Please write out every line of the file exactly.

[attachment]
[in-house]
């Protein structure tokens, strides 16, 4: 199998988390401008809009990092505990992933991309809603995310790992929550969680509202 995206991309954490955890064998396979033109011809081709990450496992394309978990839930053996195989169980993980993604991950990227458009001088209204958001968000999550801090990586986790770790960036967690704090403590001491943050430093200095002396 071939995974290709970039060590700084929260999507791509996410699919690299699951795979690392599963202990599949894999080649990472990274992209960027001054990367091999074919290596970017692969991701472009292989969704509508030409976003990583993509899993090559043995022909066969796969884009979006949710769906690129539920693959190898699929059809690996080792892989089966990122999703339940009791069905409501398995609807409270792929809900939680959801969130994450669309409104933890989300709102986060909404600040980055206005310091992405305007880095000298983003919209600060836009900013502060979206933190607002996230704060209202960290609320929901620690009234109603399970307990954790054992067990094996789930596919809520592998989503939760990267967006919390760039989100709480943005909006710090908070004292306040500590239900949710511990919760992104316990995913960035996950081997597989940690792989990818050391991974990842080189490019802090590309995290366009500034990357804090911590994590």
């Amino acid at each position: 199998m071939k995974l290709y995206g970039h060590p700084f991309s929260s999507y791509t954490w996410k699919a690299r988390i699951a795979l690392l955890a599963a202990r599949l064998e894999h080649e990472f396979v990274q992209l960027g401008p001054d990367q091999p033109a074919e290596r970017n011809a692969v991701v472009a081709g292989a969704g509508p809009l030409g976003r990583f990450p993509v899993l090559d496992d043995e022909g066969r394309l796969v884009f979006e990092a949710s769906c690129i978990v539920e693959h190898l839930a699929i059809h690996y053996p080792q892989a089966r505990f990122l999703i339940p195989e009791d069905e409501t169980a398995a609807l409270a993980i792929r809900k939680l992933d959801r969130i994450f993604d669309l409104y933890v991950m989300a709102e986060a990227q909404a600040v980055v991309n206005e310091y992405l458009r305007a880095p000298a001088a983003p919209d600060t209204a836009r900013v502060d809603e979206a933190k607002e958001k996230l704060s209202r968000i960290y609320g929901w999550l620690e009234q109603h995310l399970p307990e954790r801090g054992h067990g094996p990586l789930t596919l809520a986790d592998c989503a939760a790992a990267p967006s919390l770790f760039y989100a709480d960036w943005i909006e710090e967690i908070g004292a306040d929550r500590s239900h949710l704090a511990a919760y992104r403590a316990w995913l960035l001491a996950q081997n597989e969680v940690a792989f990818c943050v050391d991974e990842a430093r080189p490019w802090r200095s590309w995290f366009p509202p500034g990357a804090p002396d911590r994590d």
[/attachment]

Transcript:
[in-house]
């Protein structure tokens, strides 16, 4: 199998988390401008809009990092505990992933991309809603995310790992929550969680509202 995206991309954490955890064998396979033109011809081709990450496992394309978990839930053996195989169980993980993604991950990227458009001088209204958001968000999550801090990586986790770790960036967690704090403590001491943050430093200095002396 071939995974290709970039060590700084929260999507791509996410699919690299699951795979690392599963202990599949894999080649990472990274992209960027001054990367091999074919290596970017692969991701472009292989969704509508030409976003990583993509899993090559043995022909066969796969884009979006949710769906690129539920693959190898699929059809690996080792892989089966990122999703339940009791069905409501398995609807409270792929809900939680959801969130994450669309409104933890989300709102986060909404600040980055206005310091992405305007880095000298983003919209600060836009900013502060979206933190607002996230704060209202960290609320929901620690009234109603399970307990954790054992067990094996789930596919809520592998989503939760990267967006919390760039989100709480943005909006710090908070004292306040500590239900949710511990919760992104316990995913960035996950081997597989940690792989990818050391991974990842080189490019802090590309995290366009500034990357804090911590994590």
């Amino acid at each position: 199998m071939k995974l290709y995206g970039h060590p700084f991309s929260s999507y791509t954490w996410k699919a690299r988390i699951a795979l690392l955890a599963a202990r599949l064998e894999h080649e990472f396979v990274q992209l960027g401008p001054d990367q091999p033109a074919e290596r970017n011809a692969v991701v472009a081709g292989a969704g509508p809009l030409g976003r990583f990450p993509v899993l090559d496992d043995e022909g066969r394309l796969v884009f979006e990092a949710s769906c690129i978990v539920e693959h190898l839930a699929i059809h690996y053996p080792q892989a089966r505990f990122l999703i339940p195989e009791d069905e409501t169980a398995a609807l409270a993980i792929r809900k939680l992933d959801r969130i994450f993604d669309l409104y933890v991950m989300a709102e986060a990227q909404a600040v980055v991309n206005e310091y992405l458009r305007a880095p000298a001088a983003p919209d600060t209204a836009r900013v502060d809603e979206a933190k607002e958001k996230l704060s209202r968000i960290y609320g929901w999550l620690e009234q109603h995310l399970p307990e954790r801090g054992h067990g094996p990586l789930t596919l809520a986790d592998c989503a939760a790992a990267p967006s919390l770790f760039y989100a709480d960036w943005i909006e710090e967690i908070g004292a306040d929550r500590s239900h949710l704090a511990a919760y992104r403590a316990w995913l960035l001491a996950q081997n597989e969680v940690a792989f990818c943050v050391d991974e990842a430093r080189p490019w802090r200095s590309w995290f366009p509202p500034g990357a804090p002396d911590r994590d």